As for inductivism, many historians do have a viewpoint that in effect they test against the evidence, deductively. This is what Karl Popper suggested is done: the hypothesis should be tested to destruction using the evidence (the sources). Thomas Kuhn then said we work by narratives (like hypotheses) which help us understand, but after a time the bulk of facts strain the overall interpretation which gives way to a more convincing explanation. It is explanation which matters.
Historians also do make connections that are inferred (so do judges, but they say this). Making reasonable inference is one of the tasks of the historian. Some historians of course do go further, into some of the analytical tools and outlooks provided by those other perspectives. They do this for example if the sources are all of one social class commenting on another. Thus there are possibilities of a Marxist approach, sociology, gender correctives and techniques of poststructural deconstruction to give but some.
No historian can stand aside from his or her culture in the way the empiricist would like to see. Inevitably, the historian works from a kind of given cultural hindsight. The historian might submerge into a dramatic understanding of the past, but this might be very inferred and imaginary, based on one or two aspects. This brings history closer to the imaginative or recreative elements within narrative and ethnographic history.
All the perspectives exist as correctives to the problem of inherent bias and lack of correspondence of truth within the pure empirical route.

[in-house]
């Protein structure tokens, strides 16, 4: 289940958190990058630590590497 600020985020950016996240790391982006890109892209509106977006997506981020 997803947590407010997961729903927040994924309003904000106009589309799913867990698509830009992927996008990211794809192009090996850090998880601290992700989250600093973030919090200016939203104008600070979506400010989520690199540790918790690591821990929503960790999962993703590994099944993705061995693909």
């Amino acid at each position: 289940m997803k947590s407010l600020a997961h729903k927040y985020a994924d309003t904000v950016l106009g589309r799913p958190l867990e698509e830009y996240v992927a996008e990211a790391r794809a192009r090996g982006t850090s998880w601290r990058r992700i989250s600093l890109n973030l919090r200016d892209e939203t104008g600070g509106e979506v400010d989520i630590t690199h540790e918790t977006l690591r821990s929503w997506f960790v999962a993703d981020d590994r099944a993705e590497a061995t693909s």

Empiricism still informs every type of historian that discipline is necessary with properly authenticated primary sources. Anyone who ignores good primary (or careful secondary) sources may as well be writing a novel. The problem is with the theory of knowledge and issues of power, imagination, interpretation and writing. The subjective and postmodern as issues are never far away and the historian is as important as the sources.

Some Personalities:

Dates in brackets are some times of impact just in areas mentioned.

Adrian Worsfold



Green, A., Troup, K. (eds) (1999), The Houses of History: A Critical Reader in Twentieth-Century History and Theory, Manchester: Manchester University Press, 33-43.

Marwick, A. (1989), The Nature of History, London: MacMillan, first published 1970.

Marwick, A. (2001a), The New Nature of History: Knowledge, Evidence, Language, Palgrave, 1-20.

Marwick, A. (2001b), What is History? Book Review: Author's Response: Marwick, A. (2001), The New Nature of History: Knowledge, Evidence, Language, Palgrave [Online], Available World Wide Web, URL: http://www.history.ac.uk/ihr/Focus/Whatishistory/marwick2.html [Accessed September 19, 2003, 22:16]

Munslow, A. (2001), What is History? Book Review: Marwick, A. (2001), The New Nature of History: Knowledge, Evidence, Language, Palgrave [Online], Available World Wide Web, URL: http://www.history.ac.uk/ihr/Focus/Whatishistory/munslow5.html [Accessed September 19, 2003, 22:04]